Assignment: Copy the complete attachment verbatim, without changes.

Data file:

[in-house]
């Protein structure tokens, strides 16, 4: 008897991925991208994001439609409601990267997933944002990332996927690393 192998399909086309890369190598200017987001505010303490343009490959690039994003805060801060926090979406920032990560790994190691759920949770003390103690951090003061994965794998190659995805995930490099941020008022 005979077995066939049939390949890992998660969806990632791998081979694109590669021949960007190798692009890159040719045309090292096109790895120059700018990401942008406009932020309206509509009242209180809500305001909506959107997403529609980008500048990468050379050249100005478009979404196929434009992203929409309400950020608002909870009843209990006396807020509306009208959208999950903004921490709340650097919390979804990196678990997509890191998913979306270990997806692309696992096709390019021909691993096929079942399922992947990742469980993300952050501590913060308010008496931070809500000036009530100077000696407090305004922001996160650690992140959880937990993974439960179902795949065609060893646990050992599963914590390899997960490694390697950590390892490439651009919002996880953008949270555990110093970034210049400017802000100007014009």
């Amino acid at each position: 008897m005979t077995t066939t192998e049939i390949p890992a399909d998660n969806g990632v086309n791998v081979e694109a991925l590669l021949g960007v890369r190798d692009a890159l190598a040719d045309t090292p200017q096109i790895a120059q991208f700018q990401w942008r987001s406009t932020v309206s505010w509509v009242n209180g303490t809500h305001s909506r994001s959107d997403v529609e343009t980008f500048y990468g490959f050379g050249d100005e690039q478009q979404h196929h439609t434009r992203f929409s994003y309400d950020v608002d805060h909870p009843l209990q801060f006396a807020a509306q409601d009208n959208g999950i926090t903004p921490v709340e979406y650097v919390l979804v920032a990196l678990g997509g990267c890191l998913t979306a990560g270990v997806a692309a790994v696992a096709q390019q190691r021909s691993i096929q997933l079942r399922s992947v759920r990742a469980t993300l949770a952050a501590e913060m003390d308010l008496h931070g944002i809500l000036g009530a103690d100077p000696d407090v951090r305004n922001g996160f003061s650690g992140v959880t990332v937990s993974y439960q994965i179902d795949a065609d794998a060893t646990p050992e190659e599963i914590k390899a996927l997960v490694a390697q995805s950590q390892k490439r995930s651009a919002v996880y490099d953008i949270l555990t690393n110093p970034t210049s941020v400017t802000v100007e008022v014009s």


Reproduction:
[in-house]
């Protein structure tokens, strides 16, 4: 008897991925991208994001439609409601990267997933944002990332996927690393 192998399909086309890369190598200017987001505010303490343009490959690039994003805060801060926090979406920032990560790994190691759920949770003390103690951090003061994965794998190659995805995930490099941020008022 005979077995066939049939390949890992998660969806990632791998081979694109590669021949960007190798692009890159040719045309090292096109790895120059700018990401942008406009932020309206509509009242209180809500305001909506959107997403529609980008500048990468050379050249100005478009979404196929434009992203929409309400950020608002909870009843209990006396807020509306009208959208999950903004921490709340650097919390979804990196678990997509890191998913979306270990997806692309696992096709390019021909691993096929079942399922992947990742469980993300952050501590913060308010008496931070809500000036009530100077000696407090305004922001996160650690992140959880937990993974439960179902795949065609060893646990050992599963914590390899997960490694390697950590390892490439651009919002996880953008949270555990110093970034210049400017802000100007014009």
């Amino acid at each position: 008897m005979t077995t066939t192998e049939i390949p890992a399909d998660n969806g990632v086309n791998v081979e694109a991925l590669l021949g960007v890369r190798d692009a890159l190598a040719d045309t090292p200017q096109i790895a120059q991208f700018q990401w942008r987001s406009t932020v309206s505010w509509v009242n209180g303490t809500h305001s909506r994001s959107d997403v529609e343009t980008f500048y990468g490959f050379g050249d100005e690039q478009q979404h196929h439609t434009r992203f929409s994003y309400d950020v608002d805060h909870p009843l209990q801060f006396a807020a509306q409601d009208n959208g999950i926090t903004p921490v709340e979406y650097v919390l979804v920032a990196l678990g997509g990267c890191l998913t979306a990560g270990v997806a692309a790994v696992a096709q390019q190691r021909s691993i096929q997933l079942r399922s992947v759920r990742a469980t993300l949770a952050a501590e913060m003390d308010l008496h931070g944002i809500l000036g009530a103690d100077p000696d407090v951090r305004n922001g996160f003061s650690g992140v959880t990332v937990s993974y439960q994965i179902d795949a065609d794998a060893t646990p050992e190659e599963i914590k390899a996927l997960v490694a390697q995805s950590q390892k490439r995930s651009a919002v996880y490099d953008i949270l555990t690393n110093p970034t210049s941020v400017t802000v100007e008022v014009s």